When it comes to personal information access, the rule of thumb is explicit consent. Pursuits hed: Pursuit of privacy dek: when it comes to personal information access, the rule of thumb is explicit consent. by Nelson King
Once upon a time when computers were new to average people and computer-related issues still seemed vital and impending, I used to meet on a regular basis with a small group of friends who were also employed in one way or another in the computer industry. We hashed over (and over) a number of issues, not always at low volume, but always in the spirit of trying to understand what seemed to be a world-changing technology.
The changing technology outlasted our group, as we went our separate ways, jobs, and lifestyles. From this group, only Mike and I stayed in touch. Mike was a programmer, trained in COBOL-a very good programmer. Then his company dumped the IBM mainframes that ran COBOL. Mike dropped the programming, but not the computer industry. He joined a corporate help desk and became something of a resident network guru. From time to time Mike would call me about problems or interesting issues.
One case I remember quite clearly involved a person who was abusing corporate e-mail. These were the days before the widespread use of the Internet, so the e-mail system was one that ran on the company’s local-area network. At the time the company had very few specific e-mail policies, but if an employee complained about a misuse of e-mail, the company had the right to investigate and take action.
In this case, a second employee had complained that she was receiving e-mail solicitations to buy a certain brand of plastic kitchen containers from the first employee. Apparently, she had complained to the e-mail sender, but that hadn’t stopped the messages. Management promised to investigate. Unfortunately, the offending e-mail had been angrily deleted. Without direct evidence, nothing could be done, so management turned to the network help desk people and asked them to monitor the e-mail of the employee who sent it.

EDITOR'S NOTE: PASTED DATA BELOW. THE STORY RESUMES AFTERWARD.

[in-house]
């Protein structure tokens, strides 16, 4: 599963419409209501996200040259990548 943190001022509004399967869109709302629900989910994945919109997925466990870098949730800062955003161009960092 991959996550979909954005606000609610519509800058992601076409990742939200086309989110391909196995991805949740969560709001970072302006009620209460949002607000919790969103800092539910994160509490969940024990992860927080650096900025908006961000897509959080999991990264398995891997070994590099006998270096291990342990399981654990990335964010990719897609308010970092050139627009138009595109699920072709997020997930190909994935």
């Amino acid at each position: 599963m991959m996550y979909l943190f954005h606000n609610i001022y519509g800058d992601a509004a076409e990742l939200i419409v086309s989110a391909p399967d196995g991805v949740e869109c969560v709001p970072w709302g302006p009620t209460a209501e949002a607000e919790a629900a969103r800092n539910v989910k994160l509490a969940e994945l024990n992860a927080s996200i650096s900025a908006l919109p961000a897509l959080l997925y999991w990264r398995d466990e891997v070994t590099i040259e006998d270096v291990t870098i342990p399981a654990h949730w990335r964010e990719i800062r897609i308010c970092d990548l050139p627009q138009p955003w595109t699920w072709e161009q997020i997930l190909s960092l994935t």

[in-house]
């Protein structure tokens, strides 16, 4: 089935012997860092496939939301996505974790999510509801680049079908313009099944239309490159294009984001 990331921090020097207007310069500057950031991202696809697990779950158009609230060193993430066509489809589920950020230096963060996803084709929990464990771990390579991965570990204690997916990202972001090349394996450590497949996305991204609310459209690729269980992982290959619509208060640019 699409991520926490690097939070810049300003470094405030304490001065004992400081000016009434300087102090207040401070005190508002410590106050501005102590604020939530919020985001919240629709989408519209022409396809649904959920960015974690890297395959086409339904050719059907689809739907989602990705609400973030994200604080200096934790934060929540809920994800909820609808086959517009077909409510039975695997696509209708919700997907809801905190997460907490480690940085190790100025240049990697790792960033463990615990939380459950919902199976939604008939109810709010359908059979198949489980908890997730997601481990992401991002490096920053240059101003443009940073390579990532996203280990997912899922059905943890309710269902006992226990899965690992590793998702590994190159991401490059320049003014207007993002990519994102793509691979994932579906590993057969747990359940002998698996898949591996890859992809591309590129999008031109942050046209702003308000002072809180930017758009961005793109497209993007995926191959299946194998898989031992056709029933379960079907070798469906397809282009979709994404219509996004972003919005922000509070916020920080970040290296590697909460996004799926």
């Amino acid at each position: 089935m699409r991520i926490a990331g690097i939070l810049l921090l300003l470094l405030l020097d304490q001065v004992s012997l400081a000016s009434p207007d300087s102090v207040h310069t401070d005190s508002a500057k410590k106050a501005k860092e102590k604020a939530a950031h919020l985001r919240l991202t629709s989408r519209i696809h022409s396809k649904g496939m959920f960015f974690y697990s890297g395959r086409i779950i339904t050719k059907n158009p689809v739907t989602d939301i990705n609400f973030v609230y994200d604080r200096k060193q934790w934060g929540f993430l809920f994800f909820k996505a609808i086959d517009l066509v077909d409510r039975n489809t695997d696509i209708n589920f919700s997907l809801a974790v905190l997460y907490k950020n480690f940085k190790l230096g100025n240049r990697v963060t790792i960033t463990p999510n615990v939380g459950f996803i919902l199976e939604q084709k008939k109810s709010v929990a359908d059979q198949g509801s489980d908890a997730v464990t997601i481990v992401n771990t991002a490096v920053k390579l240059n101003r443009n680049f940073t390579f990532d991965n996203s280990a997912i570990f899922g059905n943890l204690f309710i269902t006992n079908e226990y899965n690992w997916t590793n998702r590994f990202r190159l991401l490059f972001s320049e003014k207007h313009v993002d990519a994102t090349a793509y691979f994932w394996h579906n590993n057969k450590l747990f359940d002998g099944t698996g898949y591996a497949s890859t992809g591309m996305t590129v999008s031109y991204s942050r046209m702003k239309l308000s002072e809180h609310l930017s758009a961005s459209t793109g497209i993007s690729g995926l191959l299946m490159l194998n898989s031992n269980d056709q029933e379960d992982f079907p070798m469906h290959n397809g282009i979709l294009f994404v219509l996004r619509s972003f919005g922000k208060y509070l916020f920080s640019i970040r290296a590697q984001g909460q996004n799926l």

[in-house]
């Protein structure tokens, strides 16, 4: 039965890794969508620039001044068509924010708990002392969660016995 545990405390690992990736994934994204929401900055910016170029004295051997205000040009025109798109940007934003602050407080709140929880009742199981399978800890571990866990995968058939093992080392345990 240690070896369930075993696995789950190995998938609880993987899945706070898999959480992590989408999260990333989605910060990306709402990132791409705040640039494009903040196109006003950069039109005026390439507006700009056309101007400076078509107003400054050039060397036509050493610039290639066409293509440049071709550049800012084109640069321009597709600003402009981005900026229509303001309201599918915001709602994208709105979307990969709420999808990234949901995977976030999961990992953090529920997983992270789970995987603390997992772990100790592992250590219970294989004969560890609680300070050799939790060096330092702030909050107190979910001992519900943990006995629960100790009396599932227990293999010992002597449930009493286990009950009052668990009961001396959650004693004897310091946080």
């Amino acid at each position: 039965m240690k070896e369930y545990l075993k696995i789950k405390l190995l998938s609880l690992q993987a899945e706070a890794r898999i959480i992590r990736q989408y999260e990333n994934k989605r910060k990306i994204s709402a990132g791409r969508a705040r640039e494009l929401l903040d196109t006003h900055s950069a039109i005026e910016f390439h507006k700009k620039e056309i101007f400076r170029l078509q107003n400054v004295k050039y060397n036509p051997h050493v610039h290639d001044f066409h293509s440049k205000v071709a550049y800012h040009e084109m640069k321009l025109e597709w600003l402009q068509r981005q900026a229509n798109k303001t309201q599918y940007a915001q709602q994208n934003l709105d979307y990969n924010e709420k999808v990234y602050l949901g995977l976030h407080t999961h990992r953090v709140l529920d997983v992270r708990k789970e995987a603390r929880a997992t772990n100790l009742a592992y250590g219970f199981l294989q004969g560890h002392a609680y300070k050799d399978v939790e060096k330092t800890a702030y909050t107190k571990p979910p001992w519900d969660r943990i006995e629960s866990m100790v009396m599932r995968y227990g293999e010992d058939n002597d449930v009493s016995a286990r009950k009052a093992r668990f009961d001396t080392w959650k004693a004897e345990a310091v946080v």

It was based on this nuance that Mike gave me a call: “This is crazy. I’m supposed to intercept, read, and potentially report the content of private e-mail from this person-without her knowledge. I thought you had to get a court order for wiretaps and that kind of thing.” I asked him if the network and e-mail were a company system. “Sure. It’s the main way we communicate around this building.” I told him the courts generally upheld the company’s right to monitor and read any kind of e-mail on a company system. When an employee uses a company-owned system to communicate with another employee, it’s within the rights of company to treat it as their property just as an internal memo or report would be.
Mike didn’t like this interpretation. “You mean I sign away all my rights to privacy whenever I use any communication system owned by the company?” I said smart companies usually didn’t press cases into open interception of e-mail and potential lawsuits. The risk of losing general employee confidence and trust was far higher when the company cast doubt on the privacy of communication. “Yeah, right. How many companies are smart?” was his rejoinder.
I recall this story for two reasons: The privacy battle between companies and individuals has become broader and more intense (thanks to the Internet, of course); and Mike is now something of a crusader for cyberprivacy (his word).
Mike lives on the boundary between business and personal privacy. He sees the forces behind business abuse of privacy as persistent, powerful, and inevitable. In his opinion, this is the source of the most serious trouble with privacy. I know a lot of people are more concerned about the current or potential abuse of computer privacy by government, but Mike’s view is almost totally focused on business-related issues such as spam, consumer profiling, censorship, and e-mail control.
I’ve talked with Mike recently, and we’ve exchanged e-mails (encrypted) about cyberprivacy. I kind of like Mike’s approach because it isn’t based on chapter and verse from a committee or organization. His language is blunt and he’s speaking from personal conviction; but he sees the issues from more than one angle. Here’s his approach (transcribed):